The 200-year-old wooden sail ship, salvaged from under the beach in Kuakata at a cost of over one crore taka now lies in tatters due to a lack of conservation efforts.
In 2013, engineers of the Bangladesh Army salvaged the ancient ship, believed to be a schooner. They painstakingly laid railway tracks over a distance of about three kilometers, in order to move the 72 feet long and 22.5 feet wide ship, weighing about 70 metric tons, eventually placing it near the main Buddhist temple at Kuakata Zero Point. From the same spot on the beach from where the ship was salvaged, the engineers had also dug out a 5o-foot long chain, now on display, weighing over four to five tons. Ever since it was placed there, the sail ship, popularly known as Shonar Nouka (the ship of gold; called as such for its hull’s coating of a golden copper sheet), has been a must visit destination for thousands of tourists.
During a recent visit, the wooden artifact was found open to everyone without any guards or caretaker. Interestingly, the Department of Archaeology, on paper, has employed three local people each with a daily allowance of Tk. 280 to maintain an eight hourly shift each, thus ensuring a round-the-clock vigil. However during the three-day visit by this correspondent, no one was sighted at the site.  Instead, vandals were carving names and writing love messages on the panels of the artifact. There was no protection whatsoever.  A scribbled warning sign was nailed to the boat urging people not to damage the national heritage.

The scribbled warning sign haphazardly nailed to the side of the boat.
A group of tourists from Khulna wondered about the probable history of the ship and looked around eagerly to find a signboard. There was none to be seen.
“They (the archeologists) should have put a board explaining its significance and its most probable history to help people like us to learn more about our history,” said Ananta Kumar Dey, a student of Khulna University of Engineering and Technology.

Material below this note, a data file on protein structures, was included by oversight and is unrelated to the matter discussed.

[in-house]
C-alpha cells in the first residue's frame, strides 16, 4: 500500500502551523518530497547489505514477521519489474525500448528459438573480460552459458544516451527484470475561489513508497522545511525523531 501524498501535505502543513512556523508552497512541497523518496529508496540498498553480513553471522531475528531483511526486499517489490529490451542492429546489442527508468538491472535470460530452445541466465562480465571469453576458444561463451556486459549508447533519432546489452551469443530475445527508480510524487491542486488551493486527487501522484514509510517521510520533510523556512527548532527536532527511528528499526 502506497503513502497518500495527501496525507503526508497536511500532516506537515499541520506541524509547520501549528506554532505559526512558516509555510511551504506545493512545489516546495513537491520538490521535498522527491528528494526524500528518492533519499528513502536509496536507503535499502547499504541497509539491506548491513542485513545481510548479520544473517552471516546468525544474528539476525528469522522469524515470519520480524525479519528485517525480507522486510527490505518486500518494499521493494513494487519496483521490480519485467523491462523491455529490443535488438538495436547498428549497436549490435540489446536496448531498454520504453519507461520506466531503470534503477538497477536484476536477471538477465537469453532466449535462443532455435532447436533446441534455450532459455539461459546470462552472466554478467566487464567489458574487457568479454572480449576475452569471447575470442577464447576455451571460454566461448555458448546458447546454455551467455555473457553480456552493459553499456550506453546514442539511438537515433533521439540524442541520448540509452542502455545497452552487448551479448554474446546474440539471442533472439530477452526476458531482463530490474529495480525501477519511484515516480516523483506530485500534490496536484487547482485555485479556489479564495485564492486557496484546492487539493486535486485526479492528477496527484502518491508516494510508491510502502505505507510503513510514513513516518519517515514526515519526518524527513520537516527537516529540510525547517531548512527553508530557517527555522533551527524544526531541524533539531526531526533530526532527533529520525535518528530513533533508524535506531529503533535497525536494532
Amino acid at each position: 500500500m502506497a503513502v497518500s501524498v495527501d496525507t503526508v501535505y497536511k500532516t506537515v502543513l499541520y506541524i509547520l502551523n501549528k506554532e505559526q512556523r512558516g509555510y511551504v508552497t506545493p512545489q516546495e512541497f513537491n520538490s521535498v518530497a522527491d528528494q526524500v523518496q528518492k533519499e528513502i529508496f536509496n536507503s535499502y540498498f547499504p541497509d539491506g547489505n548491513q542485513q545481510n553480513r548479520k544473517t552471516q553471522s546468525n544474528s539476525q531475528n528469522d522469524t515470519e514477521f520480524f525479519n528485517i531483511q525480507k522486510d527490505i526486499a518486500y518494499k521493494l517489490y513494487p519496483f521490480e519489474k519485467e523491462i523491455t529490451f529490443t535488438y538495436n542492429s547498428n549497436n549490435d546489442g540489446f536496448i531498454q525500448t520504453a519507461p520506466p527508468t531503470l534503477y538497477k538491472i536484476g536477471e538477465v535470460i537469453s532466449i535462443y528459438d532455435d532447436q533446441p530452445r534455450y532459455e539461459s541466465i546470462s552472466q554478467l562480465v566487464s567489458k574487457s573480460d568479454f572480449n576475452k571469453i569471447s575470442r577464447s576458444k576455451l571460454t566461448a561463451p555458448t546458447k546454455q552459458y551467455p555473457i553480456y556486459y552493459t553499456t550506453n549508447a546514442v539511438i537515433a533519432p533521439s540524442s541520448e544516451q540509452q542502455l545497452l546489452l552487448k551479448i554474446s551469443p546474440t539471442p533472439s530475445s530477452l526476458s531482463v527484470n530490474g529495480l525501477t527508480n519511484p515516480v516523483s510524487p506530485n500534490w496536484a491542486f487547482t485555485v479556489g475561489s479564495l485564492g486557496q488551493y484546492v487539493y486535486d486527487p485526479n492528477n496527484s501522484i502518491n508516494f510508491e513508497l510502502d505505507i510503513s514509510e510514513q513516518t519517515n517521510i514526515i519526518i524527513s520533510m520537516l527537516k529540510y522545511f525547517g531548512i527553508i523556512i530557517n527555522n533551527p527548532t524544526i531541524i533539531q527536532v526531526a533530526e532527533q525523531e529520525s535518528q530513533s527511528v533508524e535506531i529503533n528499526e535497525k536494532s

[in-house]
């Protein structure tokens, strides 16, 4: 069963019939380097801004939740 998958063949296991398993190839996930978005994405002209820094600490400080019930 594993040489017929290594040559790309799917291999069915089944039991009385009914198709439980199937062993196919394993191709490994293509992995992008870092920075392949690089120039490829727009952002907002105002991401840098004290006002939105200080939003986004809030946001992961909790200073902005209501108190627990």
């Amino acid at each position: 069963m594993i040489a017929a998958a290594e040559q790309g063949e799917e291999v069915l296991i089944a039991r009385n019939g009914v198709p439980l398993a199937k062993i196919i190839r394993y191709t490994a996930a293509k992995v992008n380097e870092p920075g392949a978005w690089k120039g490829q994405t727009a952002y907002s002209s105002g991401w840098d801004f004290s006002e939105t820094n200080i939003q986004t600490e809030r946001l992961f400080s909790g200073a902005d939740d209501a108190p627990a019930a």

Afroza Khan Mita is the assistant director of the Department of Archeology, who from its Dhaka office worked on the salvage operation of the ancient ship. She told reportsbd.com that the department does not have funds to do what is necessary for conservation of the historic sail ship.

The 50-foot chain displayed next to the ship near Kuakata Zero point.
“We have appealed to everyone to come forward and fund its restoration and conservation program,” Mita said. “We have three men working for us to safeguard the artifact but as per reports they are absent most of the time.”
“We had written to the national museum more than two months ago for help to restore this unique piece of artifact, but they seem to have ignored our appeal,” she added.
Mita also added that the Rakhaine community is objecting to setting up a structure on the land claiming land ownership. “They are even obstructing us from building a wall around the precious ancient sail ship,” she added.
The origin of the schooner
There are two theories about the origin of the sail ship that partially surfaced on the beach on July 2, 2012 with the receding tidal water of the Bay of Bengal.
One theory suggests that many Rakhines came here from Myanmar in 1784 with around 50 boats, in order to escape from persecution and torture of Bodpaya, who captured the power after defeating Thamada, the then king of the Arakan province. The sail ship now on display in Kuakata might be one of such vessels.
The second theory links the sail ship to the Portuguese pirates in the 16th and 17th centuries, who used schooners for its speed to travel to this part of the hemisphere and disappear fast after looting villages along the coastal areas.

The outer hull of the ship on display after salvation.
Whatever the present situation, we need scientific analysis such as carbon dating and further research to reveal the mysterious past of this beautiful gift of time bestowed on the people of Bangladesh.

edited by Richie Aung